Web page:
Heading through the debris the man is met by several others who again dip their heads. One, perhaps in his early to mid-twenties, stops him just before he goes to head through into the back room.
[+purple “Sergeant Masterson, there is an investigator back there already. He's inspecting the scene as we speak Sir.”] The older man's brow furrows and his grand moustache bristles and twitches with distaste. Stepping in he is almost struck by the strong smell of smoke, thick in the air he could taste it, but it is not like that of tobacco or pitch or match, more so that of gunpowder – he knew from his days of service. A man never forgets the smell and taste of it.
[right [pic http://i66.tinypic.com/ab7s8.jpg]][+teal “It's not gunpowder.”] The voice comes from close to the floor. Off to his right and crouched down near the ground is a man who is running his fingers near to a sunken part of the flooring where the wood was most charred. He does not touch – his fingers hover just above as if following an invisible track.
[+red “I never- what are- I say!”] He replies, flustered both by the man's brashness and how he had seemingly read his very thoughts. Sergeant Masterson grasps the lapels of his suit jacket tightly and lifts his chin in disgust at the man's actions.[+red “I demand you tell me who the devil you are and why are you here, at my crime scene?”] He tries his best to goad and intimidate the stooped man. But he reaches over and picks up a sliver of ostensibly arbitrary debris to inspect further. As the disturbed Sergeant presses to question the man further his mouth is left agape from the other's response;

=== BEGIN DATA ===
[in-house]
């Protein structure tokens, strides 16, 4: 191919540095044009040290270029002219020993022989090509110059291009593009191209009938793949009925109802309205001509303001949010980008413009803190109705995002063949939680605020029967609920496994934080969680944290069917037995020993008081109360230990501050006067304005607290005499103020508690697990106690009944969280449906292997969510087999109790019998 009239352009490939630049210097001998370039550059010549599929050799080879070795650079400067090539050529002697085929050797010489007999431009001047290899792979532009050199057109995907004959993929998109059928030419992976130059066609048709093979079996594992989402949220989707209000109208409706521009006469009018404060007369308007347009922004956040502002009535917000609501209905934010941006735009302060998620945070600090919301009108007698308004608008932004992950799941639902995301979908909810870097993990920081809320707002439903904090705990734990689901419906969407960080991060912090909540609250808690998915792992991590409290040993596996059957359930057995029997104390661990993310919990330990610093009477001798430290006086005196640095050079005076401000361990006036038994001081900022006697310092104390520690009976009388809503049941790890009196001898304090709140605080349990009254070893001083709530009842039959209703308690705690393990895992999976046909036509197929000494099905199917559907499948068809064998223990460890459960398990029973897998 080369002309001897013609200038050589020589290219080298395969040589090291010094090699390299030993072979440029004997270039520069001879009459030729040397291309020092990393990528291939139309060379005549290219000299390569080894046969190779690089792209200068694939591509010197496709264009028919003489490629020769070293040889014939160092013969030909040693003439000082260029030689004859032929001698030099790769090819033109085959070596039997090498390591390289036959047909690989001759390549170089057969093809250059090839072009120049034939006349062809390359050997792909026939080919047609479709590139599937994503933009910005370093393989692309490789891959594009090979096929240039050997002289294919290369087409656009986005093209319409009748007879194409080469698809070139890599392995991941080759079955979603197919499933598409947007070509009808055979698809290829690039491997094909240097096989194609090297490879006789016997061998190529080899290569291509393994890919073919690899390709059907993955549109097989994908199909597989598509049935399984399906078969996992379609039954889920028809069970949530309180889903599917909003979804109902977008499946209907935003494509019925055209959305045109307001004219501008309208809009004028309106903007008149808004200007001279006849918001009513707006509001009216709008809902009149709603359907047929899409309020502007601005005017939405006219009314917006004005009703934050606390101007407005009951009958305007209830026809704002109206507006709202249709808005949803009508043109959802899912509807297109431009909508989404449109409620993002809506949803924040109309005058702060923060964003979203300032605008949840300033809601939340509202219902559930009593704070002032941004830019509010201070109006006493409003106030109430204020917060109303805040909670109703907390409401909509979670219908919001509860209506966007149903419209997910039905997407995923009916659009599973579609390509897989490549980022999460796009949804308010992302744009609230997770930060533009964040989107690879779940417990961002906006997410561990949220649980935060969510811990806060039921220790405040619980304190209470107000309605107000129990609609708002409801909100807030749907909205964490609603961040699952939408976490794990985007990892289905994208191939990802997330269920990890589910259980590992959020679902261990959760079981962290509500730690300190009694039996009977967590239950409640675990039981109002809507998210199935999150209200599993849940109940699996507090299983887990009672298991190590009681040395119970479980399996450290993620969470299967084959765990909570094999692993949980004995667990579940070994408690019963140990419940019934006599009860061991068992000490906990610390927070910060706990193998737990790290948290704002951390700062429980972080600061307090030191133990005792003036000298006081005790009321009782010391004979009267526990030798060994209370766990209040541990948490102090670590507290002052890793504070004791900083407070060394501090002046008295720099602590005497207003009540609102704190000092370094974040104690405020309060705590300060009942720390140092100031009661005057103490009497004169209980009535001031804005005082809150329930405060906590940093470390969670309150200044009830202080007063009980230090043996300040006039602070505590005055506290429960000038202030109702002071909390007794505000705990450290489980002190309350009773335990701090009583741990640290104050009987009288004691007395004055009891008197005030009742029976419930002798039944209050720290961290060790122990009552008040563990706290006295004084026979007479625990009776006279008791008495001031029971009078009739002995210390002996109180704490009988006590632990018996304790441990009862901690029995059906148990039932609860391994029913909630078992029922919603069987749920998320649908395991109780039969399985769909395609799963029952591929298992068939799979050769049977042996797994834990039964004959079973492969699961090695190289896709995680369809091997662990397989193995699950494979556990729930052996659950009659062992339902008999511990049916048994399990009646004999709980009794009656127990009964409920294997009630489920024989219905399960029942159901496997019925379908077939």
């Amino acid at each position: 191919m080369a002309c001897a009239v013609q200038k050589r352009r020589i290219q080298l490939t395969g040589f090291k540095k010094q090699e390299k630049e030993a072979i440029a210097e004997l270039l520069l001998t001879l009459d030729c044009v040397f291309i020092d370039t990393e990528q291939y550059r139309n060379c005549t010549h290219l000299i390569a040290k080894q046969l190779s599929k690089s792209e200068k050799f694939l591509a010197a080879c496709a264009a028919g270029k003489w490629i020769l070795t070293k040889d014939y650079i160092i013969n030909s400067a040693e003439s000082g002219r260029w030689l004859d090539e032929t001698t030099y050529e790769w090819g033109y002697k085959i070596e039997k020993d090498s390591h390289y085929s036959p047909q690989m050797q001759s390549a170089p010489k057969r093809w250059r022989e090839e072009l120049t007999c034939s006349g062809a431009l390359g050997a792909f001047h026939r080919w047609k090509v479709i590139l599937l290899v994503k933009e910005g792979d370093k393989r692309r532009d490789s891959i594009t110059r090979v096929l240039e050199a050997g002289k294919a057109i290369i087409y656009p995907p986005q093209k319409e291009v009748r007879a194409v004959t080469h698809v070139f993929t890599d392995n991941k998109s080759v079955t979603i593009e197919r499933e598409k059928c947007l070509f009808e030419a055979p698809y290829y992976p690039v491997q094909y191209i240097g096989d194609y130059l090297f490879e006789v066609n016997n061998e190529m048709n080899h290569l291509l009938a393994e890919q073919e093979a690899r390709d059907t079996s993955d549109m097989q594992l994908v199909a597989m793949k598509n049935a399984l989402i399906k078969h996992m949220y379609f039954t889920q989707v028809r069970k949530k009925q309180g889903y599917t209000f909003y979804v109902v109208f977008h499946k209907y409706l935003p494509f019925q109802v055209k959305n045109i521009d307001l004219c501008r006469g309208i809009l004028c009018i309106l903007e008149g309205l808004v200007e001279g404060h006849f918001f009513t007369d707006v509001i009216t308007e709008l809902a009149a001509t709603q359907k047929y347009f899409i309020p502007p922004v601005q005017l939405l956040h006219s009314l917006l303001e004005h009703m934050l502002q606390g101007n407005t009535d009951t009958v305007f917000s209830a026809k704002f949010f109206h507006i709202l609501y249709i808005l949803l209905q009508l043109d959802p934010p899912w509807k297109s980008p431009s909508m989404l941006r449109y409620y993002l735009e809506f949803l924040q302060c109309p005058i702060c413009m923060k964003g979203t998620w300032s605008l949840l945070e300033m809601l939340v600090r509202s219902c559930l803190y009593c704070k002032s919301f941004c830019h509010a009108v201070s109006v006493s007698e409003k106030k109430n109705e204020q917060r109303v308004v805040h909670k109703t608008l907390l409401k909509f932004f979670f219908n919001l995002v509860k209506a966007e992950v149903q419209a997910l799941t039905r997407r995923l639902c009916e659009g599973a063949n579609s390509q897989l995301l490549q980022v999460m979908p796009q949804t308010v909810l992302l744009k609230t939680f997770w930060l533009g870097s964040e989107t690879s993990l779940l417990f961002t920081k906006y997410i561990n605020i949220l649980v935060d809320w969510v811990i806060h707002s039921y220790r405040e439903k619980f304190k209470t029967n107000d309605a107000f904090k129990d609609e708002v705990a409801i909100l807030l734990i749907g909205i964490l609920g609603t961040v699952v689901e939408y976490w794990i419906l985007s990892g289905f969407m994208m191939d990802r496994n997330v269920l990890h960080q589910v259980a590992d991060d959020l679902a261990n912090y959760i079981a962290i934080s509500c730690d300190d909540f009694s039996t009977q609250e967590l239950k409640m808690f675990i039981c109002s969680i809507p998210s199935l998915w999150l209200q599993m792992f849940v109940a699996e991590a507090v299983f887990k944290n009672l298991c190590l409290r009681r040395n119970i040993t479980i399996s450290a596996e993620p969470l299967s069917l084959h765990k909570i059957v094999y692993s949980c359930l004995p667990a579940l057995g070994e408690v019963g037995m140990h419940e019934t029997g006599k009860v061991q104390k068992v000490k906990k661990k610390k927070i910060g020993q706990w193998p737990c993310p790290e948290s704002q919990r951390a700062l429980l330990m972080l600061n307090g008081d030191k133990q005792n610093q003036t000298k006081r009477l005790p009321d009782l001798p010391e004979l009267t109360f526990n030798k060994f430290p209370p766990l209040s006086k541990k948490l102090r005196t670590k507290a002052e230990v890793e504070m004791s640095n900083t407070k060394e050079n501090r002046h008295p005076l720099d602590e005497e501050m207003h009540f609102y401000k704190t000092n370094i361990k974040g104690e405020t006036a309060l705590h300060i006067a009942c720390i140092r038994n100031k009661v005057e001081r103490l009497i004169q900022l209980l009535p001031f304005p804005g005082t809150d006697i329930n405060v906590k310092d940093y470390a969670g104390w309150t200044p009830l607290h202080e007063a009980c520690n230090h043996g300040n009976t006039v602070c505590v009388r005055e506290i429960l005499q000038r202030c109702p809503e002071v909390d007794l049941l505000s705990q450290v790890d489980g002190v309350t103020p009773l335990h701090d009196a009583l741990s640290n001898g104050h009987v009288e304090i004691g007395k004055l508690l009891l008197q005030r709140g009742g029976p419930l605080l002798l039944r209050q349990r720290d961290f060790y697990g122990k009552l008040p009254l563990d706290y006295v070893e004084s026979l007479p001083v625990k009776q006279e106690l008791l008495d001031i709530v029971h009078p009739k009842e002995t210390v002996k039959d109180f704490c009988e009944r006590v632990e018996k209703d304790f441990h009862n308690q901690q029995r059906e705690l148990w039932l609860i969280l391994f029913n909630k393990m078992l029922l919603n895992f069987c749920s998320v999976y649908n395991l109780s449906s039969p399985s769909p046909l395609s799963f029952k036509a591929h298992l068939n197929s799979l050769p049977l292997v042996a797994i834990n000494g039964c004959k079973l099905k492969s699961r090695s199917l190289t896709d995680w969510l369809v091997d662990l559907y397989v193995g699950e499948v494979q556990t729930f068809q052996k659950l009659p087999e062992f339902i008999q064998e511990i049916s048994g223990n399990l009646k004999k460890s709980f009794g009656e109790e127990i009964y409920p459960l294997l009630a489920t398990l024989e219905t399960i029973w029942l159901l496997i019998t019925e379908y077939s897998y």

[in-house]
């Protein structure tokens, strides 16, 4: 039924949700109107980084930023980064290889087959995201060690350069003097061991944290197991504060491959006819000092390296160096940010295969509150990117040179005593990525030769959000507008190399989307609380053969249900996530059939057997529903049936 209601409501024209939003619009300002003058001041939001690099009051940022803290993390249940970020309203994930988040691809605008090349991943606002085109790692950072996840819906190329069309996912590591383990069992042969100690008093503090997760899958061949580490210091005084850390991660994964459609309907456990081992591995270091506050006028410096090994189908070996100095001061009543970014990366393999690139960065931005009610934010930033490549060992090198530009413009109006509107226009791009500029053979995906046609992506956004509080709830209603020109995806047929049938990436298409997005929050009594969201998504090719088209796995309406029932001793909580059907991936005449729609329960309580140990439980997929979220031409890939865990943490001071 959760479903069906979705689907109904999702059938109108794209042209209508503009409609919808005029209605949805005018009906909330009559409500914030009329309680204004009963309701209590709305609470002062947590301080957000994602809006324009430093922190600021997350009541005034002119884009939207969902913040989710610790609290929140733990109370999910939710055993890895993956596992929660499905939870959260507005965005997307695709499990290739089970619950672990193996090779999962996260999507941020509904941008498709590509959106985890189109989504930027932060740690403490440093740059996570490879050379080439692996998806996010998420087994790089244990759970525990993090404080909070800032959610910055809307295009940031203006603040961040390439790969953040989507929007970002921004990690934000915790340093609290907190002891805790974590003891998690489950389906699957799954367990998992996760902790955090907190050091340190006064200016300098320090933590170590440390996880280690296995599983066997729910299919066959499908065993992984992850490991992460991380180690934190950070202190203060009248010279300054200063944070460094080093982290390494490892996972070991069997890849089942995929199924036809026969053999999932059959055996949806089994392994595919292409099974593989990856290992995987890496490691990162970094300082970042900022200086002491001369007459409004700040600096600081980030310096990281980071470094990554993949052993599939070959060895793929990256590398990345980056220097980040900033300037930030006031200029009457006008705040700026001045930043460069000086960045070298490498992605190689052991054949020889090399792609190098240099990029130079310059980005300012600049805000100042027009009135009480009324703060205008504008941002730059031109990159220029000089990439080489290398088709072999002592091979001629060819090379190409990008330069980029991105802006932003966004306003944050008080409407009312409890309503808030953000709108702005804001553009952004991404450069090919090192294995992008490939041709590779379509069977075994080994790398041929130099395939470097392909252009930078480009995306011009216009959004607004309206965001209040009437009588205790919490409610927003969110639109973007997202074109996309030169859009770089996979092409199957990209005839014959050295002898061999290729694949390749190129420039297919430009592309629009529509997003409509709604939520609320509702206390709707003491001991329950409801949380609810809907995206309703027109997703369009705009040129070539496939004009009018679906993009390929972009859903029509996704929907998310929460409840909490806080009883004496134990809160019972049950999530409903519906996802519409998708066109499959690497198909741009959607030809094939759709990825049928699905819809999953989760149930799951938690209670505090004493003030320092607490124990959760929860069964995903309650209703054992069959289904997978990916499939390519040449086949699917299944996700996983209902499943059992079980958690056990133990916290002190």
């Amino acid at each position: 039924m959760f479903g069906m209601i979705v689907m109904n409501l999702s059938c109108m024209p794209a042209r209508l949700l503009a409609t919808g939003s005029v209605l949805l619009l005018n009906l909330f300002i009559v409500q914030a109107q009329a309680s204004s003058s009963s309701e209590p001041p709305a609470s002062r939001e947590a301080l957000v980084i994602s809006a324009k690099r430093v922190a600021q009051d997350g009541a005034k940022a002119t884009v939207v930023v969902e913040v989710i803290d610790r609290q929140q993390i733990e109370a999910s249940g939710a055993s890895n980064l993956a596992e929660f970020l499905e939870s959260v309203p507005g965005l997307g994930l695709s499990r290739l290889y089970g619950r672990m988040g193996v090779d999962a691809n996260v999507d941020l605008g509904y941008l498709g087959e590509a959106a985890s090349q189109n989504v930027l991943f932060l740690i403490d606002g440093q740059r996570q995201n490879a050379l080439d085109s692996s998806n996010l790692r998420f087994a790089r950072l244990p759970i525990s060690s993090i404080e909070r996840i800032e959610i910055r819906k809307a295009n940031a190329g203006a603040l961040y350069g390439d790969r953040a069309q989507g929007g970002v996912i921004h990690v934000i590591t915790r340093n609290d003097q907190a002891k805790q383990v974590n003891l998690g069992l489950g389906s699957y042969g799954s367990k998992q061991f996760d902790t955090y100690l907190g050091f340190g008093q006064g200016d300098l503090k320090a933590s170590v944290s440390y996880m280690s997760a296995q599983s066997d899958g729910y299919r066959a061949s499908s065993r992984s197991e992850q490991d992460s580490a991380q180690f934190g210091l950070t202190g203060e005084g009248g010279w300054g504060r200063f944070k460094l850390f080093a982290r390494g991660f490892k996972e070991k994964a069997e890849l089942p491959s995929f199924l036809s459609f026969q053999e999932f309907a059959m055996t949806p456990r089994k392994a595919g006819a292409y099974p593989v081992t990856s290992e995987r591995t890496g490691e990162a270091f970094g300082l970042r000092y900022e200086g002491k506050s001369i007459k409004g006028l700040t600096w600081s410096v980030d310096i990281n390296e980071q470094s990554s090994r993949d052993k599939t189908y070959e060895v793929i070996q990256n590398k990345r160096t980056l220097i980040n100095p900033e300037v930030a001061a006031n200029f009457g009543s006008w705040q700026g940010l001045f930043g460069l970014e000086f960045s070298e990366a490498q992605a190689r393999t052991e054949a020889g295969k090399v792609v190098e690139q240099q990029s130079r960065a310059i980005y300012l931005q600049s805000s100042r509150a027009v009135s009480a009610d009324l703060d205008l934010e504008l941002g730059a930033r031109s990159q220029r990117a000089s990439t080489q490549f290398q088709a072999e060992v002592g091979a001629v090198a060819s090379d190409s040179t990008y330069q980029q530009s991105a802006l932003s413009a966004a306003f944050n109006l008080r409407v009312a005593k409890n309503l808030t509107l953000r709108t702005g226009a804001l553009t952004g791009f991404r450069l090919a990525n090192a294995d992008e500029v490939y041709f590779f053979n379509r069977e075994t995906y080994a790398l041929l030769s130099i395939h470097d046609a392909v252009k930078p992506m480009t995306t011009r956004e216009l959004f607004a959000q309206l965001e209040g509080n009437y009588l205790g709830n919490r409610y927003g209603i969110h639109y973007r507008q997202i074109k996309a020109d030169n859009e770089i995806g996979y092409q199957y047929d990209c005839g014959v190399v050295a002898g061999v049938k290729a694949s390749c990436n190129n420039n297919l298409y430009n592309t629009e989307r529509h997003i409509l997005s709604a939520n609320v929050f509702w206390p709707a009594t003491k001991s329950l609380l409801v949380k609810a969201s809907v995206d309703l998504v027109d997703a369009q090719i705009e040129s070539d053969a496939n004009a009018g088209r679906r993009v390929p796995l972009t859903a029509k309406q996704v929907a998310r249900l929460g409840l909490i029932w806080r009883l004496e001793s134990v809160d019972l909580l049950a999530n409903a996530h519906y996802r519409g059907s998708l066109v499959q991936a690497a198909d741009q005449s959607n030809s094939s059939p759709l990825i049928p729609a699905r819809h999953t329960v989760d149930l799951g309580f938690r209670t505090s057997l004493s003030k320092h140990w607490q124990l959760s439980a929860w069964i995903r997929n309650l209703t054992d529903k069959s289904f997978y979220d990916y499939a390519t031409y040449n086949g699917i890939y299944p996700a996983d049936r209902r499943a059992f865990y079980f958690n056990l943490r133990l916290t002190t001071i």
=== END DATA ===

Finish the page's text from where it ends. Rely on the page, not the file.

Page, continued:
[+teal “Do you mean it is your crime scene because you caused the initial crime or do you mean that it is yours because you have placed your mark upon it much like a dog urinates upon it''s territory?”] His voice is light, his tone well educated and he comes across quite assured in his mannerisms.
[+red “How dare you! I am not some blasted criminal, I am Ser-”]
[+teal “Sergeant Masterson of the Metropolitan Police, Epsilon Division, Holborn. Graduated – eventually – twenty-third of his class from the Royal Military College at Sandhurst as a Second Lieutenant of the 11th Regiment of Foot because he was deathly terrified of horses. [i Lord knows why.] You served during the Rebellion's of 1837 to '38 in Lower Canada without distinction, earning an early retirement when you inexplicably were shot in the leg despite being in a purely guard detachment and [i several kilometres from any battle.”]] His voice changes with his curiosity at several moments as he turns the wood over in his hand but casts it aside. Again the elder man was left befuddled – this time at how this stranger knew about his service record and his injury.[+teal “My name is Isaksson, tasked as part of the Queen's Guard.”] He produces a shining silver buckle from within his thick woollen coat, a Royal Insignia across the front. He doesn't turn back to produce but rather shows it over his shoulder back to the Sergeant before returning it to his pocket and shuffling across to look through more rubble.